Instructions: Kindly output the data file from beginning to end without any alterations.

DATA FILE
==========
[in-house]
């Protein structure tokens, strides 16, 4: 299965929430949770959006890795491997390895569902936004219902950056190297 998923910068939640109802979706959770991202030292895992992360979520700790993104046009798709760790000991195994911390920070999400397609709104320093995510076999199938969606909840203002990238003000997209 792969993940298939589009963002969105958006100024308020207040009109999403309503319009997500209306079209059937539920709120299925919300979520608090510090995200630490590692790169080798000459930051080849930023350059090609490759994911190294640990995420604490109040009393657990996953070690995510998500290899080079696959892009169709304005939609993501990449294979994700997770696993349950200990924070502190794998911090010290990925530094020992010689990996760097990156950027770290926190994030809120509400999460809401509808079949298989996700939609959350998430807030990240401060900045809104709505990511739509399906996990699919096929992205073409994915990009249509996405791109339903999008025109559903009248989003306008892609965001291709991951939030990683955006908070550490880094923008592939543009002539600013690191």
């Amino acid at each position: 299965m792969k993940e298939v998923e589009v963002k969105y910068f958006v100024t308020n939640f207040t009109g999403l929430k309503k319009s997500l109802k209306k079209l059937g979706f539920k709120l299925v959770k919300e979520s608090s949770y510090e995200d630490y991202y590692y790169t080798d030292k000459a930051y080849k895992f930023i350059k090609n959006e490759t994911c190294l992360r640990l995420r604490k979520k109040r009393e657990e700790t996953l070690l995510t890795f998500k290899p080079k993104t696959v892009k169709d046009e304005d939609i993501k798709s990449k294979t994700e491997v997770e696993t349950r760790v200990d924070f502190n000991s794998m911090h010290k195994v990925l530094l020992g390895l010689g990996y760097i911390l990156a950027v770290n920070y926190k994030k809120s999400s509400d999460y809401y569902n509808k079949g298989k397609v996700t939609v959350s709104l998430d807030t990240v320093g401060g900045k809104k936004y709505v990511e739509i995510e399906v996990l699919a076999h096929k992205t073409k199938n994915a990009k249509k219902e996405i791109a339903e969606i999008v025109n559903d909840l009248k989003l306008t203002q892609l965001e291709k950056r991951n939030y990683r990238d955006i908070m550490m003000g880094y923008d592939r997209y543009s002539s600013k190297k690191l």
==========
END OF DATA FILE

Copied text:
[in-house]
């Protein structure tokens, strides 16, 4: 299965929430949770959006890795491997390895569902936004219902950056190297 998923910068939640109802979706959770991202030292895992992360979520700790993104046009798709760790000991195994911390920070999400397609709104320093995510076999199938969606909840203002990238003000997209 792969993940298939589009963002969105958006100024308020207040009109999403309503319009997500209306079209059937539920709120299925919300979520608090510090995200630490590692790169080798000459930051080849930023350059090609490759994911190294640990995420604490109040009393657990996953070690995510998500290899080079696959892009169709304005939609993501990449294979994700997770696993349950200990924070502190794998911090010290990925530094020992010689990996760097990156950027770290926190994030809120509400999460809401509808079949298989996700939609959350998430807030990240401060900045809104709505990511739509399906996990699919096929992205073409994915990009249509996405791109339903999008025109559903009248989003306008892609965001291709991951939030990683955006908070550490880094923008592939543009002539600013690191």
């Amino acid at each position: 299965m792969k993940e298939v998923e589009v963002k969105y910068f958006v100024t308020n939640f207040t009109g999403l929430k309503k319009s997500l109802k209306k079209l059937g979706f539920k709120l299925v959770k919300e979520s608090s949770y510090e995200d630490y991202y590692y790169t080798d030292k000459a930051y080849k895992f930023i350059k090609n959006e490759t994911c190294l992360r640990l995420r604490k979520k109040r009393e657990e700790t996953l070690l995510t890795f998500k290899p080079k993104t696959v892009k169709d046009e304005d939609i993501k798709s990449k294979t994700e491997v997770e696993t349950r760790v200990d924070f502190n000991s794998m911090h010290k195994v990925l530094l020992g390895l010689g990996y760097i911390l990156a950027v770290n920070y926190k994030k809120s999400s509400d999460y809401y569902n509808k079949g298989k397609v996700t939609v959350s709104l998430d807030t990240v320093g401060g900045k809104k936004y709505v990511e739509i995510e399906v996990l699919a076999h096929k992205t073409k199938n994915a990009k249509k219902e996405i791109a339903e969606i999008v025109n559903d909840l009248k989003l306008t203002q892609l965001e291709k950056r991951n939030y990683r990238d955006i908070m550490m003000g880094y923008d592939r997209y543009s002539s600013k190297k690191l």